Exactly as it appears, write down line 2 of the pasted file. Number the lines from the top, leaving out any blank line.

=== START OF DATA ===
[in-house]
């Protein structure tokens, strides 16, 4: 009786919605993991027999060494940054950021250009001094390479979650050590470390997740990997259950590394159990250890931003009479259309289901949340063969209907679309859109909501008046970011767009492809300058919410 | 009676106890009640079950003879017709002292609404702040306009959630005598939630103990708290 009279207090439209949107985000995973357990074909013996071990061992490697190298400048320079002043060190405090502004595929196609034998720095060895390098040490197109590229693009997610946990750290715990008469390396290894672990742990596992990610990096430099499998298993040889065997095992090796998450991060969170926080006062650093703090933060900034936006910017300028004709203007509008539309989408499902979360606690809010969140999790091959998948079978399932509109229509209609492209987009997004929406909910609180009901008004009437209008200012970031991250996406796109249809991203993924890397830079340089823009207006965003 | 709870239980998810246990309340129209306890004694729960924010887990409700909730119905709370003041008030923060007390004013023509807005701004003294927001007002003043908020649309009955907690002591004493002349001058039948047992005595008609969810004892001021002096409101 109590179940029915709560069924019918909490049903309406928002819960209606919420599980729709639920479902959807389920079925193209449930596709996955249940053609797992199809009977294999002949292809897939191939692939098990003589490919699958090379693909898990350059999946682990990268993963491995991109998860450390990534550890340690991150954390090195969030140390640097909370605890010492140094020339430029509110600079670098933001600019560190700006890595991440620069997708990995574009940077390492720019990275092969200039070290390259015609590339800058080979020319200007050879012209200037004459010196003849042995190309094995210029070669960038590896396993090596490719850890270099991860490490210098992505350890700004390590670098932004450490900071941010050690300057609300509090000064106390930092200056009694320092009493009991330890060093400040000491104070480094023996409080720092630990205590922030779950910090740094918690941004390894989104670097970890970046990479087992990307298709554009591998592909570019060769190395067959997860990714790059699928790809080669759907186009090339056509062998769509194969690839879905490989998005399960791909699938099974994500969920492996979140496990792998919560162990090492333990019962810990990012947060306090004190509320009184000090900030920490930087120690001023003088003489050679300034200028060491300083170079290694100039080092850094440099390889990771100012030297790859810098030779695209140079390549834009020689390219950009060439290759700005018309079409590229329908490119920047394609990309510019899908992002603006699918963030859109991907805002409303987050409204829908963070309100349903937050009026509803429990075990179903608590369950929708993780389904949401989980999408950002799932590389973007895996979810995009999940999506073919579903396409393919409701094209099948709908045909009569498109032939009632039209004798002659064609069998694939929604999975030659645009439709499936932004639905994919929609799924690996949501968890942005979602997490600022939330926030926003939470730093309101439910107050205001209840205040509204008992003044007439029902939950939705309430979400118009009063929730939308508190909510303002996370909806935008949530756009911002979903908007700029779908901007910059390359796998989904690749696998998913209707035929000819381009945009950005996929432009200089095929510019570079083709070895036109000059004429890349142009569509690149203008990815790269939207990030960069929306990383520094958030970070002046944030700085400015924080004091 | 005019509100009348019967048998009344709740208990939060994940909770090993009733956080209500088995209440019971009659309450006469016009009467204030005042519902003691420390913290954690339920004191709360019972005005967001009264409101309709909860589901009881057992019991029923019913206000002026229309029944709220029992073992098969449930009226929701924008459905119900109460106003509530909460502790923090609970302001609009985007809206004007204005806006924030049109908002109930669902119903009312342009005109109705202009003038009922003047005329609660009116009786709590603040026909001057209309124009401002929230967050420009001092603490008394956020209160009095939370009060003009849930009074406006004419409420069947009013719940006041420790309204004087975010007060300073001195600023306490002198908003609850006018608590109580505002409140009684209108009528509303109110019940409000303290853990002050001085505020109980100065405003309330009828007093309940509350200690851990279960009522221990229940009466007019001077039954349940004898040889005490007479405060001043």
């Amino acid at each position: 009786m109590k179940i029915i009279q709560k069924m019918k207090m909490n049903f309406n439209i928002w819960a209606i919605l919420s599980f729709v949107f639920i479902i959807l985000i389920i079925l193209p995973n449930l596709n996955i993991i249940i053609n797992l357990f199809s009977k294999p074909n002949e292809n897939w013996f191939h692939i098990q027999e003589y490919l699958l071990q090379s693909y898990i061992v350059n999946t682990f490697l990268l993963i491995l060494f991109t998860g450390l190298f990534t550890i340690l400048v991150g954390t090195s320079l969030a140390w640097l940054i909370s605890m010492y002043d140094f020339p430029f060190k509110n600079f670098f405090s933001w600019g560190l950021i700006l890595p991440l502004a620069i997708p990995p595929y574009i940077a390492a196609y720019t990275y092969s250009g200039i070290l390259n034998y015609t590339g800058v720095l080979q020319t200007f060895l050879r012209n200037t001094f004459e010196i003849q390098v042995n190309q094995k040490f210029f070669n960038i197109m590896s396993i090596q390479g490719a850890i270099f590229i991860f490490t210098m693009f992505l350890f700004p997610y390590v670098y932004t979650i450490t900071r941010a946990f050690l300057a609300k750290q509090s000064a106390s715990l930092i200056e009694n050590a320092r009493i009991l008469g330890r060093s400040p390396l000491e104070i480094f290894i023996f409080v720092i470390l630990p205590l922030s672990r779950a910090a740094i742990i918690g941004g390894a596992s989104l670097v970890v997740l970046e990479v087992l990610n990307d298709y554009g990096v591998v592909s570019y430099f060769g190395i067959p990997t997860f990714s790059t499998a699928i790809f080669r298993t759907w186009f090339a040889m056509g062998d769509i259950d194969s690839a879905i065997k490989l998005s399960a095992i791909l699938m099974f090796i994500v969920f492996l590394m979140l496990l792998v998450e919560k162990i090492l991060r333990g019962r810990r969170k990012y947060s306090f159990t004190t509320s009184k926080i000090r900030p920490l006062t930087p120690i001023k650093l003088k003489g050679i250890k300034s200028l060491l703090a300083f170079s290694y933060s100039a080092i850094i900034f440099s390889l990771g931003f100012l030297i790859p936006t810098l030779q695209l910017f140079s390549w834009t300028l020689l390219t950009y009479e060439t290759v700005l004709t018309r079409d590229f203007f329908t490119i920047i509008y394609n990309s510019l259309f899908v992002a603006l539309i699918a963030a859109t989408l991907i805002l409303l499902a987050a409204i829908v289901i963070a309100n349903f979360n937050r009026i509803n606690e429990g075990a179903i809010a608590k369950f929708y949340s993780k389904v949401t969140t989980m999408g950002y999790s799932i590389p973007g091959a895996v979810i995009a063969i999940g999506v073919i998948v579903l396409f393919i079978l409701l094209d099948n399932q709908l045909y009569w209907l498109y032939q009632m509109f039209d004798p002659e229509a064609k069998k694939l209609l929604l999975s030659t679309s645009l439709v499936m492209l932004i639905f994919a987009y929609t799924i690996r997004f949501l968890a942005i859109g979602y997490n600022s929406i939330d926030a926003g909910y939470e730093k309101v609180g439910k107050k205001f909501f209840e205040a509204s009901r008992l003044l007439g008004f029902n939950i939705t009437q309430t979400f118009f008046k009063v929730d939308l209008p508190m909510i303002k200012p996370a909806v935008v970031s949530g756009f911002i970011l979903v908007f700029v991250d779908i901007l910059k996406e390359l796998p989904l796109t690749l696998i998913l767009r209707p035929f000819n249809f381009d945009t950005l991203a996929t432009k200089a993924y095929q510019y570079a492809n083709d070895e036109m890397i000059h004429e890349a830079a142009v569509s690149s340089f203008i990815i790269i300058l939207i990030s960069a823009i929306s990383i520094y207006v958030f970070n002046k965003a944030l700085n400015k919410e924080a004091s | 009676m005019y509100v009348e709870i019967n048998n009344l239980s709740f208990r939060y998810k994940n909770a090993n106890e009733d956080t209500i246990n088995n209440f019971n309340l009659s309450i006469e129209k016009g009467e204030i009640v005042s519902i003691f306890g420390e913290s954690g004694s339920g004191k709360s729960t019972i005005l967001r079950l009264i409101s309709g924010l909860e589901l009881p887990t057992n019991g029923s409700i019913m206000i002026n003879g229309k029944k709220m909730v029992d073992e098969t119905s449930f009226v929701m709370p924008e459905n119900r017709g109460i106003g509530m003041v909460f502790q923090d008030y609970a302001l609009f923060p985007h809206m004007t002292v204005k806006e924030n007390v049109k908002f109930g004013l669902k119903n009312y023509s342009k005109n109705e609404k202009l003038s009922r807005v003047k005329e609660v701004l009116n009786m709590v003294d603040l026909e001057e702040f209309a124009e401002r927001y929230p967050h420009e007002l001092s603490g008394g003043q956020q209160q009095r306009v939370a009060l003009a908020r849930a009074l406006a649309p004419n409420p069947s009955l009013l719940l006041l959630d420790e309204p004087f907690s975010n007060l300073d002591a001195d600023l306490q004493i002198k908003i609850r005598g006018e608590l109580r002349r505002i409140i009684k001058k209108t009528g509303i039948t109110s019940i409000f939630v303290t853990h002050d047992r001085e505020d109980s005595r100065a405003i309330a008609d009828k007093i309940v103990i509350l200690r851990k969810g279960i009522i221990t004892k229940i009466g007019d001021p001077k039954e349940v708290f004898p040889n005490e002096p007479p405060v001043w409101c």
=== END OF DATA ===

């Protein structure tokens, strides 16, 4: 009786919605993991027999060494940054950021250009001094390479979650050590470390997740990997259950590394159990250890931003009479259309289901949340063969209907679309859109909501008046970011767009492809300058919410 | 009676106890009640079950003879017709002292609404702040306009959630005598939630103990708290 009279207090439209949107985000995973357990074909013996071990061992490697190298400048320079002043060190405090502004595929196609034998720095060895390098040490197109590229693009997610946990750290715990008469390396290894672990742990596992990610990096430099499998298993040889065997095992090796998450991060969170926080006062650093703090933060900034936006910017300028004709203007509008539309989408499902979360606690809010969140999790091959998948079978399932509109229509209609492209987009997004929406909910609180009901008004009437209008200012970031991250996406796109249809991203993924890397830079340089823009207006965003 | 709870239980998810246990309340129209306890004694729960924010887990409700909730119905709370003041008030923060007390004013023509807005701004003294927001007002003043908020649309009955907690002591004493002349001058039948047992005595008609969810004892001021002096409101 109590179940029915709560069924019918909490049903309406928002819960209606919420599980729709639920479902959807389920079925193209449930596709996955249940053609797992199809009977294999002949292809897939191939692939098990003589490919699958090379693909898990350059999946682990990268993963491995991109998860450390990534550890340690991150954390090195969030140390640097909370605890010492140094020339430029509110600079670098933001600019560190700006890595991440620069997708990995574009940077390492720019990275092969200039070290390259015609590339800058080979020319200007050879012209200037004459010196003849042995190309094995210029070669960038590896396993090596490719850890270099991860490490210098992505350890700004390590670098932004450490900071941010050690300057609300509090000064106390930092200056009694320092009493009991330890060093400040000491104070480094023996409080720092630990205590922030779950910090740094918690941004390894989104670097970890970046990479087992990307298709554009591998592909570019060769190395067959997860990714790059699928790809080669759907186009090339056509062998769509194969690839879905490989998005399960791909699938099974994500969920492996979140496990792998919560162990090492333990019962810990990012947060306090004190509320009184000090900030920490930087120690001023003088003489050679300034200028060491300083170079290694100039080092850094440099390889990771100012030297790859810098030779695209140079390549834009020689390219950009060439290759700005018309079409590229329908490119920047394609990309510019899908992002603006699918963030859109991907805002409303987050409204829908963070309100349903937050009026509803429990075990179903608590369950929708993780389904949401989980999408950002799932590389973007895996979810995009999940999506073919579903396409393919409701094209099948709908045909009569498109032939009632039209004798002659064609069998694939929604999975030659645009439709499936932004639905994919929609799924690996949501968890942005979602997490600022939330926030926003939470730093309101439910107050205001209840205040509204008992003044007439029902939950939705309430979400118009009063929730939308508190909510303002996370909806935008949530756009911002979903908007700029779908901007910059390359796998989904690749696998998913209707035929000819381009945009950005996929432009200089095929510019570079083709070895036109000059004429890349142009569509690149203008990815790269939207990030960069929306990383520094958030970070002046944030700085400015924080004091 | 005019509100009348019967048998009344709740208990939060994940909770090993009733956080209500088995209440019971009659309450006469016009009467204030005042519902003691420390913290954690339920004191709360019972005005967001009264409101309709909860589901009881057992019991029923019913206000002026229309029944709220029992073992098969449930009226929701924008459905119900109460106003509530909460502790923090609970302001609009985007809206004007204005806006924030049109908002109930669902119903009312342009005109109705202009003038009922003047005329609660009116009786709590603040026909001057209309124009401002929230967050420009001092603490008394956020209160009095939370009060003009849930009074406006004419409420069947009013719940006041420790309204004087975010007060300073001195600023306490002198908003609850006018608590109580505002409140009684209108009528509303109110019940409000303290853990002050001085505020109980100065405003309330009828007093309940509350200690851990279960009522221990229940009466007019001077039954349940004898040889005490007479405060001043």